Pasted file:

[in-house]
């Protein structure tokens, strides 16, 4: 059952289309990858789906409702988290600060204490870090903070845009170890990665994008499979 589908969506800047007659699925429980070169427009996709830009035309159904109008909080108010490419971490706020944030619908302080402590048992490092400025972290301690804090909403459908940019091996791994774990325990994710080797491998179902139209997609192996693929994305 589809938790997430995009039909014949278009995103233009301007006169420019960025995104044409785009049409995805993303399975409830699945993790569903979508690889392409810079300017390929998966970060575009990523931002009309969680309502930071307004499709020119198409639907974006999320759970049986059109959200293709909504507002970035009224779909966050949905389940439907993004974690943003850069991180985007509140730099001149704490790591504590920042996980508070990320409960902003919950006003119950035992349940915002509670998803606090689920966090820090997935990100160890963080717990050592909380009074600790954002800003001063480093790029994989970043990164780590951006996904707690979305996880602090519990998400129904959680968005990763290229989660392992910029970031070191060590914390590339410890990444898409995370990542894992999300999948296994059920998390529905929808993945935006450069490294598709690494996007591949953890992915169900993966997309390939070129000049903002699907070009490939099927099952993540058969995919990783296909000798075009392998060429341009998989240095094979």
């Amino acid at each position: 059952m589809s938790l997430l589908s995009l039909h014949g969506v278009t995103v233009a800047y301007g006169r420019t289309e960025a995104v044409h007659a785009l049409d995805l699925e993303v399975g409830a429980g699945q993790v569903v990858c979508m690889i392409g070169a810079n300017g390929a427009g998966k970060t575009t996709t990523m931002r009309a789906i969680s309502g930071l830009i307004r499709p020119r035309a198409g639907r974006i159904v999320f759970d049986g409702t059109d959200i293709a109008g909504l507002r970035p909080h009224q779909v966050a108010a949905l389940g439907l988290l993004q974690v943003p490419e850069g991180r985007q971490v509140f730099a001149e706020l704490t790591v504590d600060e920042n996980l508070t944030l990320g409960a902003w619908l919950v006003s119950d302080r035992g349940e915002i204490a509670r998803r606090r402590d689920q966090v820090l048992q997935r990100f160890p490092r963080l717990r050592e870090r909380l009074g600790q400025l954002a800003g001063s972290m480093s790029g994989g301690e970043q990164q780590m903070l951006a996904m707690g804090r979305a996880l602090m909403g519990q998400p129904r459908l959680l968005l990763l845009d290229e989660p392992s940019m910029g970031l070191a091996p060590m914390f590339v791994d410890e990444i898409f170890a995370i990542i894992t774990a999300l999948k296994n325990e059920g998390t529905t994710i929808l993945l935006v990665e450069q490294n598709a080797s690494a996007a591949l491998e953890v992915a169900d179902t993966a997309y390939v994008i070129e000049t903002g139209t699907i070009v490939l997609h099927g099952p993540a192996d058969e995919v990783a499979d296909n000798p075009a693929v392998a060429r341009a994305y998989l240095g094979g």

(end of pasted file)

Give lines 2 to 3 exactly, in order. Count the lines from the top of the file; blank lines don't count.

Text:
């Protein structure tokens, strides 16, 4: 059952289309990858789906409702988290600060204490870090903070845009170890990665994008499979 589908969506800047007659699925429980070169427009996709830009035309159904109008909080108010490419971490706020944030619908302080402590048992490092400025972290301690804090909403459908940019091996791994774990325990994710080797491998179902139209997609192996693929994305 589809938790997430995009039909014949278009995103233009301007006169420019960025995104044409785009049409995805993303399975409830699945993790569903979508690889392409810079300017390929998966970060575009990523931002009309969680309502930071307004499709020119198409639907974006999320759970049986059109959200293709909504507002970035009224779909966050949905389940439907993004974690943003850069991180985007509140730099001149704490790591504590920042996980508070990320409960902003919950006003119950035992349940915002509670998803606090689920966090820090997935990100160890963080717990050592909380009074600790954002800003001063480093790029994989970043990164780590951006996904707690979305996880602090519990998400129904959680968005990763290229989660392992910029970031070191060590914390590339410890990444898409995370990542894992999300999948296994059920998390529905929808993945935006450069490294598709690494996007591949953890992915169900993966997309390939070129000049903002699907070009490939099927099952993540058969995919990783296909000798075009392998060429341009998989240095094979």
């Amino acid at each position: 059952m589809s938790l997430l589908s995009l039909h014949g969506v278009t995103v233009a800047y301007g006169r420019t289309e960025a995104v044409h007659a785009l049409d995805l699925e993303v399975g409830a429980g699945q993790v569903v990858c979508m690889i392409g070169a810079n300017g390929a427009g998966k970060t575009t996709t990523m931002r009309a789906i969680s309502g930071l830009i307004r499709p020119r035309a198409g639907r974006i159904v999320f759970d049986g409702t059109d959200i293709a109008g909504l507002r970035p909080h009224q779909v966050a108010a949905l389940g439907l988290l993004q974690v943003p490419e850069g991180r985007q971490v509140f730099a001149e706020l704490t790591v504590d600060e920042n996980l508070t944030l990320g409960a902003w619908l919950v006003s119950d302080r035992g349940e915002i204490a509670r998803r606090r402590d689920q966090v820090l048992q997935r990100f160890p490092r963080l717990r050592e870090r909380l009074g600790q400025l954002a800003g001063s972290m480093s790029g994989g301690e970043q990164q780590m903070l951006a996904m707690g804090r979305a996880l602090m909403g519990q998400p129904r459908l959680l968005l990763l845009d290229e989660p392992s940019m910029g970031l070191a091996p060590m914390f590339v791994d410890e990444i898409f170890a995370i990542i894992t774990a999300l999948k296994n325990e059920g998390t529905t994710i929808l993945l935006v990665e450069q490294n598709a080797s690494a996007a591949l491998e953890v992915a169900d179902t993966a997309y390939v994008i070129e000049t903002g139209t699907i070009v490939l997609h099927g099952p993540a192996d058969e995919v990783a499979d296909n000798p075009a693929v392998a060429r341009a994305y998989l240095g094979g």